College Partners in Voting Effort

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College Partners in Voting Effort

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By Claire Abbadi

This past April, Middlebury College entered into a one-year contract with TurboVote, online software that seeks to streamline the voter registration process.

“It takes three minutes to sign up, and you can register in any state,” said Hannah Bristol ’14.5, who worked at TurboVote this past summer after leading the initiative to bring the software to campus.

Once registered, TurboVote will send text reminders of local and national elections to registered voters. The company also sends absentee ballot requests directly to the College, which as a part of its contract has agreed to pay for the postage for up to 4,000 users within the Middlebury community, including faculty and staff. 

Before TurboVote, MiddVote, the student group that brought this software to the community, carried paper registration forms for students, but state regulations only allowed the forms to be held for a certain amount of time.

“It was messy legally,” explained Kate Hamilton ’15.5, who is running MiddVote this year with Bristol.

The process to vote from Middlebury can be tricky for students voting at home. They have to register to vote, request absentee forms, fill out those forms and send them back to the home state, only for the ballot to be sent back and filled out for the election.

“It can be logistically challenging and time consuming,” added Bristol.

TurboVote seeks to make the process of registering and voting in local and national elections as easy as possible.

“The software really does help multiple groups of people,” explained TurboVote Director of Partnerships Sam Novey. “It helps non-registered citizens become registered, but also helps people who were previously registered in local elections that they may not know were occurring. It also simplifies the process for people who would vote anyways, in local or national elections, but may have a more difficult experience doing so.”

TurboVote, which began as a pilot program at Boston University in 2010, has now entered into contract with 208 different universities and registered over 200,000 voters.

The majority of the registered colleges and universties are in Florida, where all of the state’s public universities signed up for the software. Virginia schools, State University of New York (SUNY) schools, and Texas schools have also signed on.

“Educational institutions are easy clients to target for this product,” said Bristol. “Many students vote for the first time while they are in college, and especially at a school like Middlebury, many are voting absentee.”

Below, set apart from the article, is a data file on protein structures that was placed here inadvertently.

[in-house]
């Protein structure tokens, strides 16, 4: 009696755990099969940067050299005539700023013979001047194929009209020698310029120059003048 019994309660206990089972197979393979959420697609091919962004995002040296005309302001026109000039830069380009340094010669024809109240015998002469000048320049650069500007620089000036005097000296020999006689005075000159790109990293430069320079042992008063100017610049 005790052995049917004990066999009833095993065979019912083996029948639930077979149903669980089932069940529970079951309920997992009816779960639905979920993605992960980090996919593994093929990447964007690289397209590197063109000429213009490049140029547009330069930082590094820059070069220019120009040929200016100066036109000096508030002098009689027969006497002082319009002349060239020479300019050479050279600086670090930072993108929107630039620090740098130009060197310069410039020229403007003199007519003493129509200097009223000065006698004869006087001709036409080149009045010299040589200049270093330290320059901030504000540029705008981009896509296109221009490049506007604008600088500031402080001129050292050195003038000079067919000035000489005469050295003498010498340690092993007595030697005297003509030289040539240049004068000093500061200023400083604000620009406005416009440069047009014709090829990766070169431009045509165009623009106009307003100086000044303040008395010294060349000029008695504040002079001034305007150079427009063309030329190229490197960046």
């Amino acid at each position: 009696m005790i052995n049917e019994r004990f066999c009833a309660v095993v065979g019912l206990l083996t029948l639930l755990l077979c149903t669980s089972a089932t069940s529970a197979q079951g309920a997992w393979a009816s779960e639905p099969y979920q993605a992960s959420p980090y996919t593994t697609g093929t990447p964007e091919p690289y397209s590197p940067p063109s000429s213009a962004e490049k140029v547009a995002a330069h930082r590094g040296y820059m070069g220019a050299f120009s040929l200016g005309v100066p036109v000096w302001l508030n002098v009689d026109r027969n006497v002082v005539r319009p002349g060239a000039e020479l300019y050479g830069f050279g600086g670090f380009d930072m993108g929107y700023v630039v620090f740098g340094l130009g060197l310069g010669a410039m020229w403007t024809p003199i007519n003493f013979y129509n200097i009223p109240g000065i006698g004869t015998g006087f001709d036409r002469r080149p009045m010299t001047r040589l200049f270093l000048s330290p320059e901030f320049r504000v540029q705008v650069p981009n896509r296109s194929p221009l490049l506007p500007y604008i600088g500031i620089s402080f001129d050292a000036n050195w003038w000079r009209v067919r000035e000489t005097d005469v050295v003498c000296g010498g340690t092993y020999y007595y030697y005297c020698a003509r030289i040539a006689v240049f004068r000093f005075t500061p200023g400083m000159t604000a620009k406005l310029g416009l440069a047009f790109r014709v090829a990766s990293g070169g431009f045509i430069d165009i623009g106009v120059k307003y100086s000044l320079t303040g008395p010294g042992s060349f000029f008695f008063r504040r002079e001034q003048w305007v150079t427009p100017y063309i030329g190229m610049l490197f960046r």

Colleges also have a vested interest in investing in the software, as educational institutions are required by the federal Higher Education Amendments of 1998 to make a good faith effort to distribute voter registration materials.

Associate Director for Community Engagement Ashley Laux, who approved College funding for this product through the Community Engagement Office, confirmed that this year would be a trial.

“If it proves to be an effective way for students to register to vote and request absentee ballots, then we will look into renewing it,” she said.

People who vote when they are young are more likely to form a habit and vote regularly later in life, according to the Center for Information & Research on Civic Learning and Engagement (CIRCLE). Yet in the last midterm elections in 2010, only 45 percent of citizens 18-24 were registered and only 21 percent voted.

Since Sept. 16, 119 Middlebury students have registered to vote using TurboVote, with a big registration push coming this week in conjunction with National Voter Registration Day on Sept. 23. 109 of these students requested materials to vote absentee.

“I think it’s a really innovative software,” said President of College Democrats Chris Kennedy ’15.  “It will have a substantial effect on the number of people MiddVote will be able to register this year. This in turn will greatly enhance our capacity as a school to engage in political dialogue.”

The Middlebury College Republicans did not respond to a request for comment.

Both TurboVote and MiddVote are nonpartisan and do not promote either political party.

Students face particular challenges when voting because of increasingly complicated voting requirements in some states. Because young people tend to vote left, voting has become a partisan issue, inspiring fierce national debates all the way to the Supreme Court, who overturned provisions of the Voting Rights Act of 1965 last summer. Students who live out of state for several years often face barriers to voter registration that permanent residents do not.

State regulations such as appearing in person to register or time restrictions that only allow for registration a month before elections make the process even more challenging for those completing the process out of state. But Bristol and Hamilton agree that Middlebury students must do everything they can to vote in the Nov. 6 elections.

“As college students we can’t run for office, we don’t have a lot of money, and we are underrepresented in most parts of our lives, but voting is where we are equal to our parents and grandparents,” said Bristol.

“The Boston Globe had this spread on the effort to register voters in the south after the Voting Rights act passed. I think so often people think of voting as something boring, and reading that article reminded me of what a hard-fought right it is for so many and how important it is to vote and honor the fight,” concluded Hamilton.

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